# bonds with a binomial interest rate tree

Dear All:

I tried to read the concept of calculating the bond with binomial interet rate tree but I can’t find the rationale behind the rule . I would highly appreciate if you all could give some explanation.

Thank you so much for your time.

Regards

It’s more for callable bonds, or bonds with some sort of embedded option. You need to see the possibilities in the next period (nodes of the tree) in order to determine the optimal action today. Do you have any specific questions? It’s hard to just give a broad answer that is somehow different from what the book says.

Dear :

why use the call price if the call price is less than the discount value in the example below.

thank you so much for your time.

A callable bond with an 8.2% annual coupon will mature in two years at par value. The current one-year spot rate is 7.9%. For the second year, the yield-volatility model forecasts that the one-year rate will be either 6.8% or 7.6%. The call price is 101. Using a binomial interest rate tree, what is the current price?

A)

100.558.

B)

101.000.

C)

100.279.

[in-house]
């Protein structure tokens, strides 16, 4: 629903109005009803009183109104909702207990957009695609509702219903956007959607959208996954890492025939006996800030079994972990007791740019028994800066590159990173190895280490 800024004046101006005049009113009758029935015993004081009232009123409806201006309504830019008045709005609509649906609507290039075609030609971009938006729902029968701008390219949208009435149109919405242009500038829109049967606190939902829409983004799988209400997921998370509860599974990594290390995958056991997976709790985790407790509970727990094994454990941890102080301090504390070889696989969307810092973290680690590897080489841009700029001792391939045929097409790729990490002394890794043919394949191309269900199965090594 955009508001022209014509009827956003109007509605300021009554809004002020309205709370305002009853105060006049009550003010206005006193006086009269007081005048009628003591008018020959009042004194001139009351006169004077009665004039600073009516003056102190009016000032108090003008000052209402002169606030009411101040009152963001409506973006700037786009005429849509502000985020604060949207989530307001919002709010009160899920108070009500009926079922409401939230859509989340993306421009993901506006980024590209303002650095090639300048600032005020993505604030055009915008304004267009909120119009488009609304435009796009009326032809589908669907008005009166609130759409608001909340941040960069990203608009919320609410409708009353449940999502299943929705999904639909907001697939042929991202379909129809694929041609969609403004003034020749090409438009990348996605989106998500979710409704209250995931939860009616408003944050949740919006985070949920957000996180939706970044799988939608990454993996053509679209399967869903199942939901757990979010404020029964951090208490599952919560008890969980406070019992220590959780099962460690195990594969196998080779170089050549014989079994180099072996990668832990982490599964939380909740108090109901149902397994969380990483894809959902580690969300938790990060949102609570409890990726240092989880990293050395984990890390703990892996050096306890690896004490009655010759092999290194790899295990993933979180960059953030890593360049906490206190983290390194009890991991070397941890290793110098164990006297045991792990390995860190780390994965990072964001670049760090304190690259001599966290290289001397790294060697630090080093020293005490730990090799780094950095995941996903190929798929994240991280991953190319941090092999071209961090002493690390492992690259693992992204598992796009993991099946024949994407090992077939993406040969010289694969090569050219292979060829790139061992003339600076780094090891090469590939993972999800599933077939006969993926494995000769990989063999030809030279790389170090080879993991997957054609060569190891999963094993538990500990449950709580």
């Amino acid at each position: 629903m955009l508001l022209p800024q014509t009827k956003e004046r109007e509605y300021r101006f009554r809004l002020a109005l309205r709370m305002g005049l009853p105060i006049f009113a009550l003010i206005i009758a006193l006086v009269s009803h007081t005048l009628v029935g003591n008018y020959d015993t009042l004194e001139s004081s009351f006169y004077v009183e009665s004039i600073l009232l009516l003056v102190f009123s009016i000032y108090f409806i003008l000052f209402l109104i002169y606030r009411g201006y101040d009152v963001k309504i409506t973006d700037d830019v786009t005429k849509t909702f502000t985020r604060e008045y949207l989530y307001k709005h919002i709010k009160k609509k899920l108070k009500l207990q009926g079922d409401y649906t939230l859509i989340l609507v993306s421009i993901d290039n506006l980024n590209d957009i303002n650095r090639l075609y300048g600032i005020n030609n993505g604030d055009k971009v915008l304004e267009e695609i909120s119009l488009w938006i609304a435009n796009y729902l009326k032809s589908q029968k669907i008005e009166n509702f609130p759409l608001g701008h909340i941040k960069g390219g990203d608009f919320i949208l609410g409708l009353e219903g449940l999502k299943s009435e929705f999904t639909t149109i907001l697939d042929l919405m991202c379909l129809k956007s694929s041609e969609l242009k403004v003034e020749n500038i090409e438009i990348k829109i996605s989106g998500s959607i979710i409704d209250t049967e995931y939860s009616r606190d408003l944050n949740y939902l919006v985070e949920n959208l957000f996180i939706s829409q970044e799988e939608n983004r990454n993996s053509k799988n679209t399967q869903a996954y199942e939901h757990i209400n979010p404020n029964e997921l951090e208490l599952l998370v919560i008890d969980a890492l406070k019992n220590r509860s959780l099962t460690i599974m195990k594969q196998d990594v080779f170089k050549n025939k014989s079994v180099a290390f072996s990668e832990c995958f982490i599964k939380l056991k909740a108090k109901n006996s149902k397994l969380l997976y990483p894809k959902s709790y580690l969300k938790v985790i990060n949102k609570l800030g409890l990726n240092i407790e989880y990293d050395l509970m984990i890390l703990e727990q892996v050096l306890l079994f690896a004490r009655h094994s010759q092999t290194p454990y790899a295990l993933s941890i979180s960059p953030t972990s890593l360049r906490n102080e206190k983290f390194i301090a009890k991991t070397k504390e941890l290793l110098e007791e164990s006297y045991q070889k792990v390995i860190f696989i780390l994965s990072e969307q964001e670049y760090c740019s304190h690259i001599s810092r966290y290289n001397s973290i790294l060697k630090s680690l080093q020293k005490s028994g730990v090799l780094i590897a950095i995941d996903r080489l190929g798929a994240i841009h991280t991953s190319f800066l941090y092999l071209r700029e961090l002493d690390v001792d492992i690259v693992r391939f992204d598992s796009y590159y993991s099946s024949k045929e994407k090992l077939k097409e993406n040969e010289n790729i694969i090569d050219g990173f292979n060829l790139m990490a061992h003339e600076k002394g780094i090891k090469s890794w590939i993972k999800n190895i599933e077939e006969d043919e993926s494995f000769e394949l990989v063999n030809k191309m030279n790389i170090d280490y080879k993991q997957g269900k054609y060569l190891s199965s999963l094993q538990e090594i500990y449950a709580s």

The tree will have three nodal periods: 0, 1, and 2. The goal is to find the value at node 0. We know the value for all the nodes in nodal period 2: V2=100. In nodal period 1, there will be two possible prices:

V1,U =[(100+8.2)/1.076+(100+8.2)/1.076]/2 = 100.558

V1,L =[(100+8.2)/1.068+(100+8.2)/1.068]/2= 101.311

Since V1,L is greater than the call price, the call price is entered into the formula below:

V0=[(100.558+8.2)/1.079)+(101+8.2)/1.079)]/2 = 101.000.

You use the call price because the bond will be called – the bond issuer pays less than what the bond is worth to buy it back from you.

Like aaronhotchner said it is most likely that the bond will be called because the option will be in the money for the option holder (the issuer) as he has the right to buy the bond and he’d surely exercise it when he’d be buying the bond at a price less than its worth.